Eagles fans can have a spirited debate about who was the best quarterback in franchise history. Was it Ron Jaworski or Donovan McNabb? They each led the team to a Super Bowl appearance. Wait a minute, what about Randall Cunningham? Old-timers will insist it was Norm Van Brocklin.
They can go back and forth about who was the best receiver. The stats would say it was Harold Carmichael but what about Mike Quick? How about Pete Pihos and Tommy McDonald? They're both in the Pro Football Hall of Fame. And let's not forget Terrell Owens and Pete Retzlaff.
It's the same thing with coaches and running backs, linebackers and cornerbacks. Fans will argue for hours. Eric Allen or Troy Vincent? C'mon, they both went to five Pro Bowls. How do you decide?
But for the kicker, there is no debate: it is David Akers. He is the best kicker in franchise history.
End of discussion.
Tonight, Akers will become the first kicker inducted into the Philadelphia Eagles Hall of Fame. It is a great honor and altogether fitting. In 12 seasons with the team, he set club records for points (1,323), field goals (294), extra points (441), and regular-season games played (188).
Akers was ridiculously consistent. His field goal percentage was 82.3 and it is even more impressive when you consider he played most of his games in the cold, swirling winds of Veterans Stadium and Lincoln Financial Field. Akers had streaks of 13 consecutive field goals (twice), 15 consecutive field goals (twice), and 17 consecutive field goals (twice). Chip shots or 50-yarders, it didn't matter, just put three more points on the board.
"Excellence has become routine," wrote Rich Hofmann in the Philadelphia Daily News. "So (Akers) lines up for a 42-yarder into the wind and you look at the guy next to you and he says, 'Make or miss?' mostly because that's what you and the guy next to you always do when they line up for a field goal. Except when it's Akers, you just say, 'Make' and then put your head down and start counting up the number of plays in the drive. It's 'Make,' always 'Make.'"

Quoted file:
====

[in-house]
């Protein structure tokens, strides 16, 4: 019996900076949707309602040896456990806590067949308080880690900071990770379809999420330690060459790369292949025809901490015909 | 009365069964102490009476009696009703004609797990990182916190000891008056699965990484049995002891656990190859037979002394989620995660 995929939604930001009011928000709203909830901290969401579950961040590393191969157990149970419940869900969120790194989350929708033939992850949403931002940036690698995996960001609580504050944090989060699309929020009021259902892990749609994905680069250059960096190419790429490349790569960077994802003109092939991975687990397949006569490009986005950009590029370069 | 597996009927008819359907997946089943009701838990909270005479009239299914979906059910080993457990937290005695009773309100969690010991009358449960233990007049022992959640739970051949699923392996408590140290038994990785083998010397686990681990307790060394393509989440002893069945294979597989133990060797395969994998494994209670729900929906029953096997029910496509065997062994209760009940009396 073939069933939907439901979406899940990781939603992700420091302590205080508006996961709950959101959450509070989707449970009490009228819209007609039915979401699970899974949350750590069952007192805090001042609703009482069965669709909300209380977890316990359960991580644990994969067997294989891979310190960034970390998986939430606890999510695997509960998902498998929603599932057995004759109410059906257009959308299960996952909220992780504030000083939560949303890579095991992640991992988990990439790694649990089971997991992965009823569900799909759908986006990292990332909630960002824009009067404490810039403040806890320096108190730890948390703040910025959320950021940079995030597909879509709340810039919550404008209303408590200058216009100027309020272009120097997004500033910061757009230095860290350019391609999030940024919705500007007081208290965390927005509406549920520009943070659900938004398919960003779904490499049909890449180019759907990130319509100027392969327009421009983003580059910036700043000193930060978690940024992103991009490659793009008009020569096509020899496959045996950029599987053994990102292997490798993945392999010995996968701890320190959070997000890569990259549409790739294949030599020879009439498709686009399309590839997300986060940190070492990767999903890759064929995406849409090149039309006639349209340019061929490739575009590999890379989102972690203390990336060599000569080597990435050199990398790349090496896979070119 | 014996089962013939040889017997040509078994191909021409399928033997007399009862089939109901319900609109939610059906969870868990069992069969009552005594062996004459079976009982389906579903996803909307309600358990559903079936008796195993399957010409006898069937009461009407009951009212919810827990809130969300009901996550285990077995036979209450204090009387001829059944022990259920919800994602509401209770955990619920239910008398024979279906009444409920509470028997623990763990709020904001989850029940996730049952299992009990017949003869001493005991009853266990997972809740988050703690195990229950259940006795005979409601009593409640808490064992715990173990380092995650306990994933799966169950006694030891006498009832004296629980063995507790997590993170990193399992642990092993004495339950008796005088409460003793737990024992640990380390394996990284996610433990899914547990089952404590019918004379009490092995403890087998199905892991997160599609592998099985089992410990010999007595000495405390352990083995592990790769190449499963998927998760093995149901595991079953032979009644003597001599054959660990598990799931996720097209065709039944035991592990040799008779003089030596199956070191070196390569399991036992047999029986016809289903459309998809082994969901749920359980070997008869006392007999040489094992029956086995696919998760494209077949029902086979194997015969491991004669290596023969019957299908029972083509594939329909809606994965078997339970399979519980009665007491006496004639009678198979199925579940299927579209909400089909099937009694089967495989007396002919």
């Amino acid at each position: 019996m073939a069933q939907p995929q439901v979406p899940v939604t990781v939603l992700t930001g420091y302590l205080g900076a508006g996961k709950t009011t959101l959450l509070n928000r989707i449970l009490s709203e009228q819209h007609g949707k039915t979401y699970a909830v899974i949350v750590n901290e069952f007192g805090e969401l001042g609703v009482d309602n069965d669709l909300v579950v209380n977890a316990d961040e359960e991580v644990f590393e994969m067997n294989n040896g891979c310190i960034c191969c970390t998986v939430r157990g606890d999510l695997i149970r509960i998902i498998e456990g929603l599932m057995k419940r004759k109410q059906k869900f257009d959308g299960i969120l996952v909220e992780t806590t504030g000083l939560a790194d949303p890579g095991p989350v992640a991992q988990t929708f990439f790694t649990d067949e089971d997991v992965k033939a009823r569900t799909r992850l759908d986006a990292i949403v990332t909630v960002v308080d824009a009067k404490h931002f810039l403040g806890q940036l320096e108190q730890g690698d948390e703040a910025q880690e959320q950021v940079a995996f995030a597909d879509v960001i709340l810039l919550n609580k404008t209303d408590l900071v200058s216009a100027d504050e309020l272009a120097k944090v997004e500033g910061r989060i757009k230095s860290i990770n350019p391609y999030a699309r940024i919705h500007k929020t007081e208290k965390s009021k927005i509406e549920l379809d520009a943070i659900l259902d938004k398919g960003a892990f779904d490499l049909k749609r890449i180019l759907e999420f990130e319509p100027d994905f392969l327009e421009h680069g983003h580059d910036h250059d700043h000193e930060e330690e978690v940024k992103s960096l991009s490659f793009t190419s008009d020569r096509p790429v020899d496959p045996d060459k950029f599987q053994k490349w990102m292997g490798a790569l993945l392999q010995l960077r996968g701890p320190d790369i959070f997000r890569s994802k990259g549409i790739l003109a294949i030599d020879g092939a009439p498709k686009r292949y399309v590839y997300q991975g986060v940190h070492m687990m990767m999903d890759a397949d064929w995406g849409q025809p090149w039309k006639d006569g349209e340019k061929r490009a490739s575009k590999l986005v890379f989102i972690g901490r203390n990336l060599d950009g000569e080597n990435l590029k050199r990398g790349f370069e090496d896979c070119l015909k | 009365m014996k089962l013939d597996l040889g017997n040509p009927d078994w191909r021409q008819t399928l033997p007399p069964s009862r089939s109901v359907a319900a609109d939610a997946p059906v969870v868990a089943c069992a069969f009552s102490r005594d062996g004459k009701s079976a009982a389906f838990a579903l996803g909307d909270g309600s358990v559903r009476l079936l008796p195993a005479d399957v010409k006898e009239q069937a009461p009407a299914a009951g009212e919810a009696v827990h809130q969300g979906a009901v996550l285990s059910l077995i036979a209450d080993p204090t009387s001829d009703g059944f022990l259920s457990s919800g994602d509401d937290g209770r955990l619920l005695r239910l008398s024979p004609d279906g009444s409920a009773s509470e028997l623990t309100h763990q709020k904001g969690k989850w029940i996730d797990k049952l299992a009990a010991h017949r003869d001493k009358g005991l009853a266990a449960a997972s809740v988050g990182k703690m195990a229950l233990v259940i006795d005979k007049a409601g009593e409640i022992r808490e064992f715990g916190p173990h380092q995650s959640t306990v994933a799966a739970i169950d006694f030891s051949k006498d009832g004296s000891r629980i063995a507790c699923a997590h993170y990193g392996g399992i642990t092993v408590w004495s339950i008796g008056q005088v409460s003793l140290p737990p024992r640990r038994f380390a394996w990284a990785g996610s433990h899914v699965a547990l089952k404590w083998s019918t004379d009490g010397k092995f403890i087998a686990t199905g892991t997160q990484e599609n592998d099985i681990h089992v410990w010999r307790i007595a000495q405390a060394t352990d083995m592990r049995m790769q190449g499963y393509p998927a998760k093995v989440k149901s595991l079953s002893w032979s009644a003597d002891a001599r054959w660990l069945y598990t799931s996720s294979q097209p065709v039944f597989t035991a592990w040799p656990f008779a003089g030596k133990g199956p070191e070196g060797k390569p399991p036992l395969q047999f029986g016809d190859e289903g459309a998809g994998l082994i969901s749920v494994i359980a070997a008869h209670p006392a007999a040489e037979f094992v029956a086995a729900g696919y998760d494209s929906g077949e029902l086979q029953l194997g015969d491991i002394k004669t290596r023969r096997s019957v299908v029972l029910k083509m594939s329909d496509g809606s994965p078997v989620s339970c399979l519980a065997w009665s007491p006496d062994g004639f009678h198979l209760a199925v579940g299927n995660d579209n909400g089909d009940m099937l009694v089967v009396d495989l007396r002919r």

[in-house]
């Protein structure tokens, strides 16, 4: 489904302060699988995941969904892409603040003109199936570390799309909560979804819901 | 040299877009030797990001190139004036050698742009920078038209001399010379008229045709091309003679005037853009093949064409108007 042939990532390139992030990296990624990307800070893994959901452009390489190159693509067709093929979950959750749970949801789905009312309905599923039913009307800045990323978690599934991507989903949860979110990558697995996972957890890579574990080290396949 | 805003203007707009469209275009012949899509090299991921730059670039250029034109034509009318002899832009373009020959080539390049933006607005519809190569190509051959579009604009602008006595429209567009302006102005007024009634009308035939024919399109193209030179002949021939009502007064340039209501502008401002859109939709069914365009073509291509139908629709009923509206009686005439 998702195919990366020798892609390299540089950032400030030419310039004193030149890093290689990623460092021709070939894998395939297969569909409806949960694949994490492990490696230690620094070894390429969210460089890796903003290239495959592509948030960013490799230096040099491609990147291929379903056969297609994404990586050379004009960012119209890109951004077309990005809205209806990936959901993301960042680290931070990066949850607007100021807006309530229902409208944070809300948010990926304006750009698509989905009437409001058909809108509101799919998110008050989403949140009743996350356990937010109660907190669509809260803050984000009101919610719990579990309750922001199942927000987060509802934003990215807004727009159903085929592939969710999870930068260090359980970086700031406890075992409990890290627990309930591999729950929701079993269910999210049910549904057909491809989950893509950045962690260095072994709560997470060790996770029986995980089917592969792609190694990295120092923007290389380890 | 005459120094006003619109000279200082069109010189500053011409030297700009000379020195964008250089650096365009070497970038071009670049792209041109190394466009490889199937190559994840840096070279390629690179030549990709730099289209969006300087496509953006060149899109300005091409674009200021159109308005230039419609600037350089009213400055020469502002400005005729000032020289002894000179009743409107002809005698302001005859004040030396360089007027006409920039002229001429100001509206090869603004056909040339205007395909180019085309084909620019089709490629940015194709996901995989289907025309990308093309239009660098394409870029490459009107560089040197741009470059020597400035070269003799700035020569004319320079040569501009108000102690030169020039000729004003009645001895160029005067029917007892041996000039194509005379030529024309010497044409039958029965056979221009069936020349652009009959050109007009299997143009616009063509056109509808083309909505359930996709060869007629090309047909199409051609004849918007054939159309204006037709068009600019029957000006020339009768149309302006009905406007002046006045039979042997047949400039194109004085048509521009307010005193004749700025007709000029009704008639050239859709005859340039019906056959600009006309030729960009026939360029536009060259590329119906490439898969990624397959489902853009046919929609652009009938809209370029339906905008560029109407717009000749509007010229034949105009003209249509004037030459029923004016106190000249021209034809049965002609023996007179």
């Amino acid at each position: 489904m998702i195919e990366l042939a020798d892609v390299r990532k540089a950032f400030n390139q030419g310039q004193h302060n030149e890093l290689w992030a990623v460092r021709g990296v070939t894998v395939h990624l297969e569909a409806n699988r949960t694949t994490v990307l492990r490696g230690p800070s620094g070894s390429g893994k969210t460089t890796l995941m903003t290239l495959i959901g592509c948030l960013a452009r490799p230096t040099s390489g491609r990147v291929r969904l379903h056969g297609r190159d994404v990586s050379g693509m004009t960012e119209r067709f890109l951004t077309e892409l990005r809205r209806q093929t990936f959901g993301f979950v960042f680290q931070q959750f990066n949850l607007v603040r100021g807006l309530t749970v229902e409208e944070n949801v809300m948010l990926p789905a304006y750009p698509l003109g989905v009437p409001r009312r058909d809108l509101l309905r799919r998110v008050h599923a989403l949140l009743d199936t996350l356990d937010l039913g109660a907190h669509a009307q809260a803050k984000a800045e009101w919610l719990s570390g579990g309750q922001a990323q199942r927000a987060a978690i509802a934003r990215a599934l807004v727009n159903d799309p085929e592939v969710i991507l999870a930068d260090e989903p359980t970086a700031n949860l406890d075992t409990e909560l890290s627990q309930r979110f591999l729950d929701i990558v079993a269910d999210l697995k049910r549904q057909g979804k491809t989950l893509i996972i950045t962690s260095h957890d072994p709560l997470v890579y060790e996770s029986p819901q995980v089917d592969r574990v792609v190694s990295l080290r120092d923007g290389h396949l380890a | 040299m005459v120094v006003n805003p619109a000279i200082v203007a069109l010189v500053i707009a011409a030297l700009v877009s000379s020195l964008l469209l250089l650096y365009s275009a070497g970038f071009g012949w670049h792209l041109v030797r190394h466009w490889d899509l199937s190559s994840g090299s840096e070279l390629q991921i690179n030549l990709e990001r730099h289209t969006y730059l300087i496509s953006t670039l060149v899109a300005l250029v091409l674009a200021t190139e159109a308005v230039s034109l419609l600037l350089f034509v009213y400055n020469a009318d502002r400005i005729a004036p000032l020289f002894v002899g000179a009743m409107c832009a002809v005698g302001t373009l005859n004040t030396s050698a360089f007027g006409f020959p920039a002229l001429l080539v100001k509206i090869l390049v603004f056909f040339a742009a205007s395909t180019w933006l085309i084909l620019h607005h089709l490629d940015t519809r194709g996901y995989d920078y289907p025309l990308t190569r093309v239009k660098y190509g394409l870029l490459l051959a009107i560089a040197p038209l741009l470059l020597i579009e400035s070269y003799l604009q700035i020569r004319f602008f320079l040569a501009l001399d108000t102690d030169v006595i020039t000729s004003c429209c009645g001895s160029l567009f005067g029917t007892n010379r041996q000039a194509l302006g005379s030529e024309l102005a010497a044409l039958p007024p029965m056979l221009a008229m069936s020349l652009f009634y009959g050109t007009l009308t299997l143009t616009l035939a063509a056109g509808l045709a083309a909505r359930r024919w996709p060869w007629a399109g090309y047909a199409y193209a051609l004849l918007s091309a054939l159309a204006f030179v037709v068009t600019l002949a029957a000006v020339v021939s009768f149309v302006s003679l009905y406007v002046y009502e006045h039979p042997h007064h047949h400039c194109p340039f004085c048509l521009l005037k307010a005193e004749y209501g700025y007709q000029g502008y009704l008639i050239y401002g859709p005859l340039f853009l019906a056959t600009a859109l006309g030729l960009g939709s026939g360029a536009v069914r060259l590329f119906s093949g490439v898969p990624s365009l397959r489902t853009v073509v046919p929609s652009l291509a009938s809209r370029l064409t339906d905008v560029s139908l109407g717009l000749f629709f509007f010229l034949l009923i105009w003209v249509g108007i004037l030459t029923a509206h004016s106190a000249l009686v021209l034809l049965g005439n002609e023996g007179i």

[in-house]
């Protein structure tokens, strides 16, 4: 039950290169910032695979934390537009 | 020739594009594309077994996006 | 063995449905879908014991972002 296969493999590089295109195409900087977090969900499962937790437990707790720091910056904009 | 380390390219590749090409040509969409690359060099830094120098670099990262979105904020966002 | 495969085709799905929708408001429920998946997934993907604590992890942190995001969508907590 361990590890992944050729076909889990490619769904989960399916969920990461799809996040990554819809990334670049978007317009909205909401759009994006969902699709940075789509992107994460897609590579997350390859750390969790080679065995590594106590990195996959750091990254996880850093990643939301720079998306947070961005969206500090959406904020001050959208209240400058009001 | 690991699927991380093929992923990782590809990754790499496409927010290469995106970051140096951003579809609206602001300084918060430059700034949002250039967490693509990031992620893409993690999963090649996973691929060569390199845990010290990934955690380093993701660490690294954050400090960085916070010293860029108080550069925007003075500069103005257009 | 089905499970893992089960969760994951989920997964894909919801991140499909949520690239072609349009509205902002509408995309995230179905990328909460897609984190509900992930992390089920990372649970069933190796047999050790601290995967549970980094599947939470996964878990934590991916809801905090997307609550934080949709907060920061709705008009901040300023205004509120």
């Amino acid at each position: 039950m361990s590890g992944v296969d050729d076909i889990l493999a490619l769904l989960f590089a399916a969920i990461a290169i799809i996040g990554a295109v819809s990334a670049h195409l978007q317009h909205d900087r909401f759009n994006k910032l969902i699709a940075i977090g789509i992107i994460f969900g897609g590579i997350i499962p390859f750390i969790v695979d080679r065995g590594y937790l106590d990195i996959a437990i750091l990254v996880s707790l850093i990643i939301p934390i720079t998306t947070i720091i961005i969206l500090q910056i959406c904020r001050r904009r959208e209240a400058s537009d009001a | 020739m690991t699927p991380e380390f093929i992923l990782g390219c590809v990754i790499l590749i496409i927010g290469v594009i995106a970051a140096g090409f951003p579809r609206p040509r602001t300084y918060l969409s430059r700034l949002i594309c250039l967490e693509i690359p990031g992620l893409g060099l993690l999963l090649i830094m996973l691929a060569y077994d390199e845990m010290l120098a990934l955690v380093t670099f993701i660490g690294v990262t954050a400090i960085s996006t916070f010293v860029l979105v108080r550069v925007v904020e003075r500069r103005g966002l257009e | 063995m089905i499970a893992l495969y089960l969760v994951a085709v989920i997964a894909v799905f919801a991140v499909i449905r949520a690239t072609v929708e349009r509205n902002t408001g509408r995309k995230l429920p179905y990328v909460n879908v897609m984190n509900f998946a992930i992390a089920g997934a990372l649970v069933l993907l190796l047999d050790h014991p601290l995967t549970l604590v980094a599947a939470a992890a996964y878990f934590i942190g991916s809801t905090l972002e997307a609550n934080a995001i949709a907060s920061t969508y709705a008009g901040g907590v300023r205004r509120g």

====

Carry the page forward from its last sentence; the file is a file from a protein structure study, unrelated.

"He has become so compact and so consistent with his technique and that has been developed through really hard work," said John Harbaugh, who was the Eagles' special teams coordinator for most of Akers' career in Philadelphia. "I think he's the best in the business and the numbers bear that out."
"There is no money in betting against Akers, none," Hofmann wrote. "You might as well bet against winter."
Prior to Akers' arrival, the club record for points was held by Bobby Walston, who combined kicking with catching passes for 12 seasons (1951-62). Walston had 46 touchdowns to go along with his 80 field goals and 365 extra points for a career total of 881 points. That record stood for almost half a century before Akers broke it and then put it out of sight.
In 2010, Akers became the first Eagle since Walston to lead the league in scoring. Akers had 143 points; Walston had 114 points in 1954. In 2004, Akers set a league record by kicking 17 field goals of 40 yards or longer. When you combine his accuracy that season (27 for 32) with the fact that his average field goal attempt was 40.8 yards (longest in the NFL), you see how much he contributed to the team's march to the Super Bowl.